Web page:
It’s not up to me to speak in the name of La France insoumise, and I do not intend to hand out advice. What I do know is that we need a collective movement, as broad and as unitary as possible, to carry out effective actions of solidarity with this Ukrainian left. This must overcome partisan differences.

Today, a form of political paralysis is affecting the French left: if you are for the withdrawal of Russian troops, you are necessarily a CIA agent, and conversely, if you denounce NATO as being part of the problem, you pass for an FSB agent. We need to reconnect with complexity, to understand that something is at stake there, and that this war is not a shameful subject that sticks to us like a piece of band-aid.

What is your position on arms deliveries to Ukraine and economic sanctions against Russia? These could lead to high inflation in Western countries and ultimately affect the most economically fragile populations…

We find it understandable that the Ukrainians are asking for weapons, especially defensive weapons that allow them to control the skies. Those with whom we discussed there repeat that they do not intend that forces other than their own replace the Ukrainian resistance.

On the question of economic sanctions, we are campaigning to sanction the oligarchs, but we are still very far from the mark. In Great Britain, in Cyprus, we are at one hundredth of what could be done.

Ukrainian environmental activists also explain that it is urgent to draw all the consequences, at the same time, from our dependence on fossil fuels, on gas, but also on the dangers of nuclear power. Imagine that the power stations are affected during the fighting? The war in Ukraine once again raises the question of the energy transition. Ukrainian trade unionists are proud of their industrial tool, of producing energy, but within the framework of the Social Movement, they have no hostility to discussing with environmental activists.-

The Ukrainians now say they want to fight until victory. Some European diplomats, on the contrary, want to put an end to the conflict, by finding a way out for Russia. How to make peace and at what cost?

It’s up to the Ukrainians to decide, not up to us. It is a question of renouncing any paternalistic attitude towards them. The question of a lasting peace obviously concerns everyone, but it involves showing solidarity with the peoples who are the first victims of Putin’s policy, the Ukrainian people, the Russian people as well. And time is running out. In fact, the Ukrainians I have seen are no longer quite in the same position as at the start of the war. The possibilities of a ceasefire or an agreement recede as the weeks go by and the crimes add up…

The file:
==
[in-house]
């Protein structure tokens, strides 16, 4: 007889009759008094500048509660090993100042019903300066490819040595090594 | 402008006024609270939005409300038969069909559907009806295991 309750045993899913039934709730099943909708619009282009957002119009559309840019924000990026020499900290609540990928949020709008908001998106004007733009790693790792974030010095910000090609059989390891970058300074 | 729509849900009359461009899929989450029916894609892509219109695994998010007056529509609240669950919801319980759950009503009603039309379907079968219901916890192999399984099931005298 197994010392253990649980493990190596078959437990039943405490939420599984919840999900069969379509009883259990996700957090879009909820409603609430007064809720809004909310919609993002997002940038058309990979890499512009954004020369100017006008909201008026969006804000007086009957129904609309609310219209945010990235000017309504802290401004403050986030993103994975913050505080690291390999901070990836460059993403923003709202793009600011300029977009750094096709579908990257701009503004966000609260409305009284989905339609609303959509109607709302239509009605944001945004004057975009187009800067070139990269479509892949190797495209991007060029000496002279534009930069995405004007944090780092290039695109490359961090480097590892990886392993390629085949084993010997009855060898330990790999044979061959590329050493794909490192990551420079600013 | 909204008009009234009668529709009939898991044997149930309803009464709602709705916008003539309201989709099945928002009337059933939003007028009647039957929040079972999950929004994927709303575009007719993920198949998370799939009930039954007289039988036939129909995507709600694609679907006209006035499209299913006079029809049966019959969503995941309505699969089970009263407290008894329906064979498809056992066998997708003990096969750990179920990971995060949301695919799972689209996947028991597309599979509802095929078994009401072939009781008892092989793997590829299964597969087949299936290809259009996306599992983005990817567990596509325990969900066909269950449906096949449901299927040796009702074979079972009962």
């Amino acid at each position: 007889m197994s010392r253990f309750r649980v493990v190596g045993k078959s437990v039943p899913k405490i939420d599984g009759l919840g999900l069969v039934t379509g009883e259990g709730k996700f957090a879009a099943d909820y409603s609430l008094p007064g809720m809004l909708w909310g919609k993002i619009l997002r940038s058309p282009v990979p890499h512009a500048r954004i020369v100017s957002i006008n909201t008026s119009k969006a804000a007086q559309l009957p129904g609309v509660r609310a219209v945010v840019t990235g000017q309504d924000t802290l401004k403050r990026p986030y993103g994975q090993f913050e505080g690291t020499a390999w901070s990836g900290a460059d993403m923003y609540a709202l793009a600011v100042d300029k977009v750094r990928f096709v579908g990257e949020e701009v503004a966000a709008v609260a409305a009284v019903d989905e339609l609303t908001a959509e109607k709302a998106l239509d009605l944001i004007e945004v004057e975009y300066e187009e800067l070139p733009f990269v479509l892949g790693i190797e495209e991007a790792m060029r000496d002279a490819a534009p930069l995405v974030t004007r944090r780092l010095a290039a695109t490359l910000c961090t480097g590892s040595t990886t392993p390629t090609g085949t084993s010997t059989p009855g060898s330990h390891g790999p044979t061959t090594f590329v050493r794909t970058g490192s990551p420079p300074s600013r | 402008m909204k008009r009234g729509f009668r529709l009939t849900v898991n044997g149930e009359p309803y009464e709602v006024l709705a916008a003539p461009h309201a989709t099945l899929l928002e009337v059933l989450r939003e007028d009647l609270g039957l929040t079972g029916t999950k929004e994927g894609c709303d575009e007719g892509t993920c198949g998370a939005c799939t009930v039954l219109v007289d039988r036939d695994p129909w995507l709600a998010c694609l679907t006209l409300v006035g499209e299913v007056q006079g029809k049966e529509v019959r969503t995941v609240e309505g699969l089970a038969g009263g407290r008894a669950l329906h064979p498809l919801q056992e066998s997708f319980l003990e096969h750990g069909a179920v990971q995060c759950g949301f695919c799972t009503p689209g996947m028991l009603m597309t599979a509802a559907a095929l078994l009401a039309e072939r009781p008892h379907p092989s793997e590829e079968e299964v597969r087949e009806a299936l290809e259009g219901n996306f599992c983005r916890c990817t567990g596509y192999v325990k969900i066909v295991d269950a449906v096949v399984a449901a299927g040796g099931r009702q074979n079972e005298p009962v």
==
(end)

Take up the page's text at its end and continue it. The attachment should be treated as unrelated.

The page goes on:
The right to self-determination will probably not be about just holding a referendum or imposing a military solution. A genuine democratic process should allow all Ukrainians, from East and West, to recognize themselves in the solution found. This requires that we let them decide freely on the Ukraine of afterwards, once the withdrawal of Russian troops has been obtained. Without being stuck between Russian imperialism, which has attacked this country, and the interests of Westerners. Without having a gun pointed at their head. Without the whole planet, which defends its own interests, inviting itself to the table to tell them how to do it.

We sense in Ukraine a desire to “overturn the table”, to organize a “reset” of the political system in the country. Society has organized itself to defend itself and people explain that it will be necessary, after the war, to free itself from the influence of the oligarchs. People want to take control of their destiny…

The reset is indeed an expression that I have heard. Many people want to oust the oligarchs once and for all and end corruption. The question of cancelling the debt imposed on Ukraine is a key issue from this point of view. The idea of the members of the Social Movement is to immediately bring out all these social issues, without waiting for a bright future. This democratic vitality persists even in times of war.

With them, we do not find, on the one hand, the soldiers who go to the front and, on the other, the militants who contribute to the democratic discussions. In reality, these two worlds are intimately linked. Some territorial defence units have even set up very partial forms of self-organisation.

Sweden and Finland will certainly ask to join NATO. Are we forced to choose between Russia and NATO, or can we criticize both sides?

We criticize Russia and of course NATO, which not only did not disappear after the end of the Warsaw Pact in 1991, but continued to develop, and not for the defence of the human race… NATO will still be part of the problem and not part of the solution.

What do you think of the action of the European Union (EU) in the war in Ukraine?

It is absolutely appalling to allow refugees to be sorted according to their country of origin at the European Uunion’s borders. At the start of the war, Prime Minister Jean Castex explained that France could accommodate 100,000 Ukrainians, and that’s good. How many times have we been told that the principle of freedom of movement and settlement that we were defending was certainly honourable but completely impractical. For years, I heard “we would like to but it’s impossible”.

We have sad proof today that when the reception of refugees has not worked in favour of Afghans, Kurds or Syrians, for example, it is not because the authorities could not, but because that they didn’t want to.